My guess (based on the comments I found in code grep) is that the issue is with the fact you have to handle the streams of the process and that this handling might be an issue.
The methods that create processes may not work well for special
processes on certain native platforms, such as native windowing
processes, daemon processes, Win16/DOS processes on Microsoft Windows,
or shell scripts. The created subprocess does not have its own
terminal or console. All its standard I/O (i.e. stdin, stdout, stderr)
operations will be redirected to the parent process through three
streams (getOutputStream(), getInputStream(), getErrorStream()). The
parent process uses these streams to feed input to and get output from
the subprocess. Because some native platforms only provide limited
buffer size for standard input and output streams, failure to promptly
write the input stream or read the output stream of the subprocess may
cause the subprocess to block, and even deadlock.
It may also be related to the fact that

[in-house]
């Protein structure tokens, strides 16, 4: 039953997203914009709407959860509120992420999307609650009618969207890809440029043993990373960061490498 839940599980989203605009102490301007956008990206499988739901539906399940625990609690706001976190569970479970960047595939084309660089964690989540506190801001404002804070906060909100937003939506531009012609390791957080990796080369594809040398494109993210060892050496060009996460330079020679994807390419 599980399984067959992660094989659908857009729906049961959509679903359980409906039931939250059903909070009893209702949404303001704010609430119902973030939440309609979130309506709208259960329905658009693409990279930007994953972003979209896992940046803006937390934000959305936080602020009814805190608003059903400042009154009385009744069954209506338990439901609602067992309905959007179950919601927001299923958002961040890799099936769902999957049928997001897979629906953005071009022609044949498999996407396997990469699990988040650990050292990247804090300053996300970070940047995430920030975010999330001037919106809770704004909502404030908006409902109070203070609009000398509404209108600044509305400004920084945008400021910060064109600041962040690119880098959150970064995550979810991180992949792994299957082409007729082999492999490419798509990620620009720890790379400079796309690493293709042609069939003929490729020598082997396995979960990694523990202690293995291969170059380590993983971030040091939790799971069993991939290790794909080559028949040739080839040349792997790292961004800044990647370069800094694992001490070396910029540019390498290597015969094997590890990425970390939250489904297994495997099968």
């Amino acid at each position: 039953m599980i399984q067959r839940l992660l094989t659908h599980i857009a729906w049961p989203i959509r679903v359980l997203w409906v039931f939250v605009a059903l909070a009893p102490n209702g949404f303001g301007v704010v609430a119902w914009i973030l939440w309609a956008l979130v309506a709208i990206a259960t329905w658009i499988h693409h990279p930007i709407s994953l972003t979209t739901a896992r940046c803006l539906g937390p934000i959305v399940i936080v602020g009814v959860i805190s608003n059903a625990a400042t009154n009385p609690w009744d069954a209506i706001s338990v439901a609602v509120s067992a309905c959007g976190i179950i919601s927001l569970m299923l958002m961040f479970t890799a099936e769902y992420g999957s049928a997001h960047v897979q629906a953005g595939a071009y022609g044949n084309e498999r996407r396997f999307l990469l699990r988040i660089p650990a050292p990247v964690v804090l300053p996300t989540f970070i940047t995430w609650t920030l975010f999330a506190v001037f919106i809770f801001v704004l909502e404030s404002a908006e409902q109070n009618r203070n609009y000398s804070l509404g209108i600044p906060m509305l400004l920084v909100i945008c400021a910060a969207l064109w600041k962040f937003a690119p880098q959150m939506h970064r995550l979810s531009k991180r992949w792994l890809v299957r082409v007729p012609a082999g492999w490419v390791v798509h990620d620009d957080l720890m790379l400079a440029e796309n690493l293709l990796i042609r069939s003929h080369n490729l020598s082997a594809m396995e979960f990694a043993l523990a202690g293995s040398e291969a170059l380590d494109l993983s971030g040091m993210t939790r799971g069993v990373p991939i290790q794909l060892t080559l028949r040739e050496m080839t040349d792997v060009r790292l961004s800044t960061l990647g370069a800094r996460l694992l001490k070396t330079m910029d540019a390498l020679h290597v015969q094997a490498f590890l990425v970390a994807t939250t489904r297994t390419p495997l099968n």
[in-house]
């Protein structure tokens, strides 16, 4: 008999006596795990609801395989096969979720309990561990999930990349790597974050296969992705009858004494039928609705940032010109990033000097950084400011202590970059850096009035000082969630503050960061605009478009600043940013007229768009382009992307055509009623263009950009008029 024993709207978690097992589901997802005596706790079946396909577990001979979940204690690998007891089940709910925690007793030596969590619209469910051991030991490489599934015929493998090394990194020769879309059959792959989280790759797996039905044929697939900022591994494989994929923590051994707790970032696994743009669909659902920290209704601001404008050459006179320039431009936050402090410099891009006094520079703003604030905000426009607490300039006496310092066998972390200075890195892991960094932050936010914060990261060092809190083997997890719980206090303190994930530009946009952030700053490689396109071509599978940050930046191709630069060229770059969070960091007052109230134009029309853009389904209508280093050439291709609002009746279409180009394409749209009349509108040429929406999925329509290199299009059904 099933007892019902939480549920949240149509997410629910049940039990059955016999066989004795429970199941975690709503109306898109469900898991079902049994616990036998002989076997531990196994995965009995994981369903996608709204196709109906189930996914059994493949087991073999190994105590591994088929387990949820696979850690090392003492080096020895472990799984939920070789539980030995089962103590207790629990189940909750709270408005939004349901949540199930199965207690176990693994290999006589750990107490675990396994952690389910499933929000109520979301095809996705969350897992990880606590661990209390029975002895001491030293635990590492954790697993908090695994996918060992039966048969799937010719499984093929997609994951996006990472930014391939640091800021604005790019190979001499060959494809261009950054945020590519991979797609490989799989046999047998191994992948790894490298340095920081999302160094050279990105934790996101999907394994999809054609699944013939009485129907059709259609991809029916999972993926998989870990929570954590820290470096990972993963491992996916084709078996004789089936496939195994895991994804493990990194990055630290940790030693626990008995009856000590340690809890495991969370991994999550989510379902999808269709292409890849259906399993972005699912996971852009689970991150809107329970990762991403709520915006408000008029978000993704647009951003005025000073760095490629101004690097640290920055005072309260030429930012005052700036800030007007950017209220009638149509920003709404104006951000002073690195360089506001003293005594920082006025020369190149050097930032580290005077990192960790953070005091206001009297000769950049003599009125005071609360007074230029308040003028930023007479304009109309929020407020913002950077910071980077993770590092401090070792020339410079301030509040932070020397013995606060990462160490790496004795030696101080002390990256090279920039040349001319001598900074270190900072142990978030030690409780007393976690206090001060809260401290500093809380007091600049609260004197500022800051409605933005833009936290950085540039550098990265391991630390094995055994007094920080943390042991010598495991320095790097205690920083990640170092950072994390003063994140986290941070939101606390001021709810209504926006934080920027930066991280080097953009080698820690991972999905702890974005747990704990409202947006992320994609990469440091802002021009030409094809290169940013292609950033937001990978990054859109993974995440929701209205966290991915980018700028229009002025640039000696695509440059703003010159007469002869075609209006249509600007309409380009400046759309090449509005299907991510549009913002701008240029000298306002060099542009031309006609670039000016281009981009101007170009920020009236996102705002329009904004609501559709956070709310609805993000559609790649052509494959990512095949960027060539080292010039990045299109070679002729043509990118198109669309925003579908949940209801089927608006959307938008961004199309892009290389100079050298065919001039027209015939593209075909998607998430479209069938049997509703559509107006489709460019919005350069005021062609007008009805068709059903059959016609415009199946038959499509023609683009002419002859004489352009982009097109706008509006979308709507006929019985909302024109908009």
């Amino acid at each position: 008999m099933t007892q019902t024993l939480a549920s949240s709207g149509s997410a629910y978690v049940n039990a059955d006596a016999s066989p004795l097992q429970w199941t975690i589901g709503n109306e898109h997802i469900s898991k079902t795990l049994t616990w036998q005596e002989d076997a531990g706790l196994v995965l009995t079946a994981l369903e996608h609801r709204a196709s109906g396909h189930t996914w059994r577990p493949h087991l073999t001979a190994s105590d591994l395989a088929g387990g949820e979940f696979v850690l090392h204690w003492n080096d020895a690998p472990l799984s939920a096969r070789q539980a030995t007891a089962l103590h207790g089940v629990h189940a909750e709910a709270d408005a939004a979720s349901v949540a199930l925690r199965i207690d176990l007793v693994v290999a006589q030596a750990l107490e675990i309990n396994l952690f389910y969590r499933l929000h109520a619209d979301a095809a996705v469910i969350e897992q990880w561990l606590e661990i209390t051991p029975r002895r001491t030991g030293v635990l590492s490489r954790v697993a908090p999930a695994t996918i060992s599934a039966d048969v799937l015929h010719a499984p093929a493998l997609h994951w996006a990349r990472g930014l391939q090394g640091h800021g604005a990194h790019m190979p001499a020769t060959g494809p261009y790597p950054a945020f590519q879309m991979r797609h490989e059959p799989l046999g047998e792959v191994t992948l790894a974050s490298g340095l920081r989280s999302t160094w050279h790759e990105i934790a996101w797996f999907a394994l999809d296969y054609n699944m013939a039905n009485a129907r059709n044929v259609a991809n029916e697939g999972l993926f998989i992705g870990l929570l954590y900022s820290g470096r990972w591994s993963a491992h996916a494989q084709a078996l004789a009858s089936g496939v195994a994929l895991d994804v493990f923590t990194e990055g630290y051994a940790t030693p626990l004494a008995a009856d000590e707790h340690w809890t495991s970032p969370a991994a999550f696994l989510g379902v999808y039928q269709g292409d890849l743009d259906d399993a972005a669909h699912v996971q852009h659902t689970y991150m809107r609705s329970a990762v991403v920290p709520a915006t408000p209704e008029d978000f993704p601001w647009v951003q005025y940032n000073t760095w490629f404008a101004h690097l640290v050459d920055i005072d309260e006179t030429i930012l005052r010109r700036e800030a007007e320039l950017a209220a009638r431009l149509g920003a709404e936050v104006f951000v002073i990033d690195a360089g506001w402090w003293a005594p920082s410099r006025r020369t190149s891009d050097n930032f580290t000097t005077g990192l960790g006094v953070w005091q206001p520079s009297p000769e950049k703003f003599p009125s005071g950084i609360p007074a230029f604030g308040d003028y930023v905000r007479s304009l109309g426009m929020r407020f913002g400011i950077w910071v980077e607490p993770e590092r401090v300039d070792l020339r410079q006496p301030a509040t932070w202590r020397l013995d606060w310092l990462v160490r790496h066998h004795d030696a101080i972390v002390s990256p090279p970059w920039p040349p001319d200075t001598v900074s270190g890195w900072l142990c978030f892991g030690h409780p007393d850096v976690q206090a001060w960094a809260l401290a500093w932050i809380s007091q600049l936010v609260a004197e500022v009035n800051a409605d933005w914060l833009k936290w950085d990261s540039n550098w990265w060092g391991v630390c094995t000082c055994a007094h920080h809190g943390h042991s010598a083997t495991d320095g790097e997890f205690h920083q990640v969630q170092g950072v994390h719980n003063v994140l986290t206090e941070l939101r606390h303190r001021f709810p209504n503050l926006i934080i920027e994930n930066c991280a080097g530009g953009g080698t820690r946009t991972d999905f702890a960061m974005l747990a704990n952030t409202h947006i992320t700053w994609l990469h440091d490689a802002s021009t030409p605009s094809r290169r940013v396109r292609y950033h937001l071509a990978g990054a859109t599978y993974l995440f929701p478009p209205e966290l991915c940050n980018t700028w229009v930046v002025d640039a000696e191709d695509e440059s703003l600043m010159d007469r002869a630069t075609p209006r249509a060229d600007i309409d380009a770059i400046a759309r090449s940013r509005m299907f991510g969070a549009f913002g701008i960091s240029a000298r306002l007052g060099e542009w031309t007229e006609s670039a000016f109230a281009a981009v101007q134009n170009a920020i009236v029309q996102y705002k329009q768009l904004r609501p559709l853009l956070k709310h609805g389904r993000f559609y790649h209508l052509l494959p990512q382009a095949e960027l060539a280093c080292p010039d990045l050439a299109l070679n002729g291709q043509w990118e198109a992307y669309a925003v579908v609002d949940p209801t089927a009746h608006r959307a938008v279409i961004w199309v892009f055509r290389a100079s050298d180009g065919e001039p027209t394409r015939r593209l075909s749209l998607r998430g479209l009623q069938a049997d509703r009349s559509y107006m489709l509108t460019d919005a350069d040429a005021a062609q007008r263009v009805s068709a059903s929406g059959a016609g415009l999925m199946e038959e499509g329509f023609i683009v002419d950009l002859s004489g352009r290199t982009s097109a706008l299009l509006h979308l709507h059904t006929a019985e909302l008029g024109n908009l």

Process is an abstract class and every JRE/JDK carries with it it's own platform dependent process implementation (e.g.
WindowsProcess etc.) Some operating systems might simply have limitations related to opening processes which Java cannot cover in its documentation.
Again - this is just a guess, the code does't reveal much.
From my experience (both on *nix systems and windows) - your code needs to be platform aware most of the time in how you construct your command line, how you provide arguments (either in the
arguments parameter or in the command line) and how you build the environment of the spawned process (inherit your process's values or create on of your own). It is more a game of trial and error in any case.